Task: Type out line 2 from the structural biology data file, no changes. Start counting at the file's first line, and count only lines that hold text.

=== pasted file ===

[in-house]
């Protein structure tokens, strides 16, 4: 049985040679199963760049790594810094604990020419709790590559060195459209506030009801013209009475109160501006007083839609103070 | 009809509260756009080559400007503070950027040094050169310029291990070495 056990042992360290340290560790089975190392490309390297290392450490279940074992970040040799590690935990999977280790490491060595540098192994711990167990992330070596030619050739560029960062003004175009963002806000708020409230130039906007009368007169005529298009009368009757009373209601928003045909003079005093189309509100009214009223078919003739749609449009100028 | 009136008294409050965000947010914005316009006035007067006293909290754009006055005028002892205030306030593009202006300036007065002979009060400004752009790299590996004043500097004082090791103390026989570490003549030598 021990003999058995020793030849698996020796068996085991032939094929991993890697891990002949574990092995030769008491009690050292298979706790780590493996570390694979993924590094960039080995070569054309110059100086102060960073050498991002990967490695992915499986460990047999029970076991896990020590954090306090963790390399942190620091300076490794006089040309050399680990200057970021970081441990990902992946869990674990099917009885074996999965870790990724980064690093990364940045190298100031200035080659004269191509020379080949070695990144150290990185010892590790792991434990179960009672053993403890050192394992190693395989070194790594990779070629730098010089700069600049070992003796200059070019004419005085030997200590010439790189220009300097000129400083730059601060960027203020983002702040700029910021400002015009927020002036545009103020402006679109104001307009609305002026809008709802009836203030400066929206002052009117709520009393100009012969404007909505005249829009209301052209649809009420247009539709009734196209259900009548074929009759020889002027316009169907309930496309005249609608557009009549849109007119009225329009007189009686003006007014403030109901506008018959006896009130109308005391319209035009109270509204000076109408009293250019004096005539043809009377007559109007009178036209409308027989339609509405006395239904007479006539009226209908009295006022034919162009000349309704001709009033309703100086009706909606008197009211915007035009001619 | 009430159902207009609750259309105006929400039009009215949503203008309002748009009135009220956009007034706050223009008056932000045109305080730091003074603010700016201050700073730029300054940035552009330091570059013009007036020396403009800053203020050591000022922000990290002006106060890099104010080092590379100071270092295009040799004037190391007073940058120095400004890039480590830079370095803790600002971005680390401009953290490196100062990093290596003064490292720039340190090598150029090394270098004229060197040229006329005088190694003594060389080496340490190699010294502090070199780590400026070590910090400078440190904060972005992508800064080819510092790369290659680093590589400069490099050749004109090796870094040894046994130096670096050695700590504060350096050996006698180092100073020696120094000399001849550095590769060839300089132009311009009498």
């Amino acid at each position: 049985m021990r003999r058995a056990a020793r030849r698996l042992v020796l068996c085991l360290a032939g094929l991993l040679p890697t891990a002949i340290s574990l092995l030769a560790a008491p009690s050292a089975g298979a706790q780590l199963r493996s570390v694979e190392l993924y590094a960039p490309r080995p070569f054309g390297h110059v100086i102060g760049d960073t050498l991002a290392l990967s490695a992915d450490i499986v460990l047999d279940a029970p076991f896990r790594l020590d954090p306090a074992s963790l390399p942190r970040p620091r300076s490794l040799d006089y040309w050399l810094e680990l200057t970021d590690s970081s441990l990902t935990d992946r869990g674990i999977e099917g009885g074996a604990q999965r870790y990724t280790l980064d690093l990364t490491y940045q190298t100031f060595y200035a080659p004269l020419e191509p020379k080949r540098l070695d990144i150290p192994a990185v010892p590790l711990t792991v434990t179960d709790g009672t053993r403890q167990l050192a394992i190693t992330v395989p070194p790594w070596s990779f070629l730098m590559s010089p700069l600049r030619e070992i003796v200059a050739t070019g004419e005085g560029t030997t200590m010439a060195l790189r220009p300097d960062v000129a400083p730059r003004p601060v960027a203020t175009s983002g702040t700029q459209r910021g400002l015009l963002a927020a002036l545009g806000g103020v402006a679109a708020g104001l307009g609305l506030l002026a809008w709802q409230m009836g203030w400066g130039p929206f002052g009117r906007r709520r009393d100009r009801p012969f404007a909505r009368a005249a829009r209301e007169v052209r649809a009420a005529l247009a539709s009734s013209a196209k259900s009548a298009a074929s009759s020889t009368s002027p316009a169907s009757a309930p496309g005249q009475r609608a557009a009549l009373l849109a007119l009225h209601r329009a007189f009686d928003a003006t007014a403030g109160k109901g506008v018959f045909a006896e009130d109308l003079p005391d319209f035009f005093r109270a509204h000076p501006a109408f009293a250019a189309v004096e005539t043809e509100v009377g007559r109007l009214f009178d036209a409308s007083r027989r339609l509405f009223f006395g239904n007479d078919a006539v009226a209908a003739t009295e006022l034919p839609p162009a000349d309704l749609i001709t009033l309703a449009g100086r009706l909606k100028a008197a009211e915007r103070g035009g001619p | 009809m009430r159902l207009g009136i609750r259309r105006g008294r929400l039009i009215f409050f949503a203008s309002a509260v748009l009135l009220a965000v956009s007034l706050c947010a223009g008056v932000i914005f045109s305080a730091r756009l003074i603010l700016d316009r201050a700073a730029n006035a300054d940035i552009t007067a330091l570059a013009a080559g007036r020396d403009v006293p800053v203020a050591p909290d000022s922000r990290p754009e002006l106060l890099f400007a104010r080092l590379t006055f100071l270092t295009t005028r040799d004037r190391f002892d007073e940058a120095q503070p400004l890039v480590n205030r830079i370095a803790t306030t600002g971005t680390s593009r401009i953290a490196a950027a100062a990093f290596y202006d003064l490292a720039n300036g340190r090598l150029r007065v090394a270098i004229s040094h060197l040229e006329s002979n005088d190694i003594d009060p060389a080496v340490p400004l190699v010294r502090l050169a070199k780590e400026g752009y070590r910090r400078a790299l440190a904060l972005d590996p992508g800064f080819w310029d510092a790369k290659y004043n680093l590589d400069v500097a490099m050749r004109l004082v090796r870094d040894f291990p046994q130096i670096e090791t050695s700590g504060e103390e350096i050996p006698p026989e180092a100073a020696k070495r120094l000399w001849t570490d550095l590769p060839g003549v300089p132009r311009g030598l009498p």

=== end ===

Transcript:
């Protein structure tokens, strides 16, 4: 049985040679199963760049790594810094604990020419709790590559060195459209506030009801013209009475109160501006007083839609103070 | 009809509260756009080559400007503070950027040094050169310029291990070495 056990042992360290340290560790089975190392490309390297290392450490279940074992970040040799590690935990999977280790490491060595540098192994711990167990992330070596030619050739560029960062003004175009963002806000708020409230130039906007009368007169005529298009009368009757009373209601928003045909003079005093189309509100009214009223078919003739749609449009100028 | 009136008294409050965000947010914005316009006035007067006293909290754009006055005028002892205030306030593009202006300036007065002979009060400004752009790299590996004043500097004082090791103390026989570490003549030598 021990003999058995020793030849698996020796068996085991032939094929991993890697891990002949574990092995030769008491009690050292298979706790780590493996570390694979993924590094960039080995070569054309110059100086102060960073050498991002990967490695992915499986460990047999029970076991896990020590954090306090963790390399942190620091300076490794006089040309050399680990200057970021970081441990990902992946869990674990099917009885074996999965870790990724980064690093990364940045190298100031200035080659004269191509020379080949070695990144150290990185010892590790792991434990179960009672053993403890050192394992190693395989070194790594990779070629730098010089700069600049070992003796200059070019004419005085030997200590010439790189220009300097000129400083730059601060960027203020983002702040700029910021400002015009927020002036545009103020402006679109104001307009609305002026809008709802009836203030400066929206002052009117709520009393100009012969404007909505005249829009209301052209649809009420247009539709009734196209259900009548074929009759020889002027316009169907309930496309005249609608557009009549849109007119009225329009007189009686003006007014403030109901506008018959006896009130109308005391319209035009109270509204000076109408009293250019004096005539043809009377007559109007009178036209409308027989339609509405006395239904007479006539009226209908009295006022034919162009000349309704001709009033309703100086009706909606008197009211915007035009001619 | 009430159902207009609750259309105006929400039009009215949503203008309002748009009135009220956009007034706050223009008056932000045109305080730091003074603010700016201050700073730029300054940035552009330091570059013009007036020396403009800053203020050591000022922000990290002006106060890099104010080092590379100071270092295009040799004037190391007073940058120095400004890039480590830079370095803790600002971005680390401009953290490196100062990093290596003064490292720039340190090598150029090394270098004229060197040229006329005088190694003594060389080496340490190699010294502090070199780590400026070590910090400078440190904060972005992508800064080819510092790369290659680093590589400069490099050749004109090796870094040894046994130096670096050695700590504060350096050996006698180092100073020696120094000399001849550095590769060839300089132009311009009498």